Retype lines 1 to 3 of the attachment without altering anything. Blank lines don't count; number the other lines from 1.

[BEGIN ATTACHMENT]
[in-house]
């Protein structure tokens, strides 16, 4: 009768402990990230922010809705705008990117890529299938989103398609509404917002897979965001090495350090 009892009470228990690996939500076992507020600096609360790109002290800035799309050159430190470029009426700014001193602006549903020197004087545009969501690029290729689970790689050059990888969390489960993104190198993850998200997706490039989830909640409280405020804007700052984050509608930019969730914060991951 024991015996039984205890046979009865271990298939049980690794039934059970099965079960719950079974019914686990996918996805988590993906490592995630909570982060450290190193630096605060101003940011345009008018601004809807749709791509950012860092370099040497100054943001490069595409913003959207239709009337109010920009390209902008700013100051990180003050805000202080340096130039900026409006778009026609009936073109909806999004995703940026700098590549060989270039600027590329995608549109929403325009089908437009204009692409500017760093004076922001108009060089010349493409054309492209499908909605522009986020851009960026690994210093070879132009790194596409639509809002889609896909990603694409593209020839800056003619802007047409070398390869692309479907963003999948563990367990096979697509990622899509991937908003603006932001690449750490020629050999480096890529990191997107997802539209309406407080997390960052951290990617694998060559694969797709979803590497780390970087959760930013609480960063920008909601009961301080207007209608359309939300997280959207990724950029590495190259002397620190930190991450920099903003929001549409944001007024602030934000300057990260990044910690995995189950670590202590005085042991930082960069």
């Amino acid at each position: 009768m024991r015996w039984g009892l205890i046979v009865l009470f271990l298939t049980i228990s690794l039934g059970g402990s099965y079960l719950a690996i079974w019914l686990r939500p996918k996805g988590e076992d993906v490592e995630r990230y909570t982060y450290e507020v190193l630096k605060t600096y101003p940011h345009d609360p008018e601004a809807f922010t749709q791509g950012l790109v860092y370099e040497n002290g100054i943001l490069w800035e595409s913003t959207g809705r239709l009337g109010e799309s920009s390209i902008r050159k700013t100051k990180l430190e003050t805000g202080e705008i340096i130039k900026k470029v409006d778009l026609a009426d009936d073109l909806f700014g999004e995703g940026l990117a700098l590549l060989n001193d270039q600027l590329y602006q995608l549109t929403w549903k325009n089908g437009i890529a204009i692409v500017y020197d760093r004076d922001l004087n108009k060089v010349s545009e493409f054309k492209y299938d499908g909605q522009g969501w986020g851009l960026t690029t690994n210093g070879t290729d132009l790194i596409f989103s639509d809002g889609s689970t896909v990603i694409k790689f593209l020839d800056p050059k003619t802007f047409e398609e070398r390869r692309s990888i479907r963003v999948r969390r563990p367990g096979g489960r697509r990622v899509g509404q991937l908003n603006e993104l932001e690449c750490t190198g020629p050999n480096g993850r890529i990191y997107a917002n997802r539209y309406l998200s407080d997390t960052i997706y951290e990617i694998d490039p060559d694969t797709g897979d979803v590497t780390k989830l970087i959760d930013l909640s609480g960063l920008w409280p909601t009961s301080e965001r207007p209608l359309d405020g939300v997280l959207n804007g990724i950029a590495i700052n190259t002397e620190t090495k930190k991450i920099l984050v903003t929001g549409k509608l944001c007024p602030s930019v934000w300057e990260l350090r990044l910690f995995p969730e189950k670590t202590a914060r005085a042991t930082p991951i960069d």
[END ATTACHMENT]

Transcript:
[in-house]
């Protein structure tokens, strides 16, 4: 009768402990990230922010809705705008990117890529299938989103398609509404917002897979965001090495350090 009892009470228990690996939500076992507020600096609360790109002290800035799309050159430190470029009426700014001193602006549903020197004087545009969501690029290729689970790689050059990888969390489960993104190198993850998200997706490039989830909640409280405020804007700052984050509608930019969730914060991951 024991015996039984205890046979009865271990298939049980690794039934059970099965079960719950079974019914686990996918996805988590993906490592995630909570982060450290190193630096605060101003940011345009008018601004809807749709791509950012860092370099040497100054943001490069595409913003959207239709009337109010920009390209902008700013100051990180003050805000202080340096130039900026409006778009026609009936073109909806999004995703940026700098590549060989270039600027590329995608549109929403325009089908437009204009692409500017760093004076922001108009060089010349493409054309492209499908909605522009986020851009960026690994210093070879132009790194596409639509809002889609896909990603694409593209020839800056003619802007047409070398390869692309479907963003999948563990367990096979697509990622899509991937908003603006932001690449750490020629050999480096890529990191997107997802539209309406407080997390960052951290990617694998060559694969797709979803590497780390970087959760930013609480960063920008909601009961301080207007209608359309939300997280959207990724950029590495190259002397620190930190991450920099903003929001549409944001007024602030934000300057990260990044910690995995189950670590202590005085042991930082960069």
């Amino acid at each position: 009768m024991r015996w039984g009892l205890i046979v009865l009470f271990l298939t049980i228990s690794l039934g059970g402990s099965y079960l719950a690996i079974w019914l686990r939500p996918k996805g988590e076992d993906v490592e995630r990230y909570t982060y450290e507020v190193l630096k605060t600096y101003p940011h345009d609360p008018e601004a809807f922010t749709q791509g950012l790109v860092y370099e040497n002290g100054i943001l490069w800035e595409s913003t959207g809705r239709l009337g109010e799309s920009s390209i902008r050159k700013t100051k990180l430190e003050t805000g202080e705008i340096i130039k900026k470029v409006d778009l026609a009426d009936d073109l909806f700014g999004e995703g940026l990117a700098l590549l060989n001193d270039q600027l590329y602006q995608l549109t929403w549903k325009n089908g437009i890529a204009i692409v500017y020197d760093r004076d922001l004087n108009k060089v010349s545009e493409f054309k492209y299938d499908g909605q522009g969501w986020g851009l960026t690029t690994n210093g070879t290729d132009l790194i596409f989103s639509d809002g889609s689970t896909v990603i694409k790689f593209l020839d800056p050059k003619t802007f047409e398609e070398r390869r692309s990888i479907r963003v999948r969390r563990p367990g096979g489960r697509r990622v899509g509404q991937l908003n603006e993104l932001e690449c750490t190198g020629p050999n480096g993850r890529i990191y997107a917002n997802r539209y309406l998200s407080d997390t960052i997706y951290e990617i694998d490039p060559d694969t797709g897979d979803v590497t780390k989830l970087i959760d930013l909640s609480g960063l920008w409280p909601t009961s301080e965001r207007p209608l359309d405020g939300v997280l959207n804007g990724i950029a590495i700052n190259t002397e620190t090495k930190k991450i920099l984050v903003t929001g549409k509608l944001c007024p602030s930019v934000w300057e990260l350090r990044l910690f995995p969730e189950k670590t202590a914060r005085a042991t930082p991951i960069d």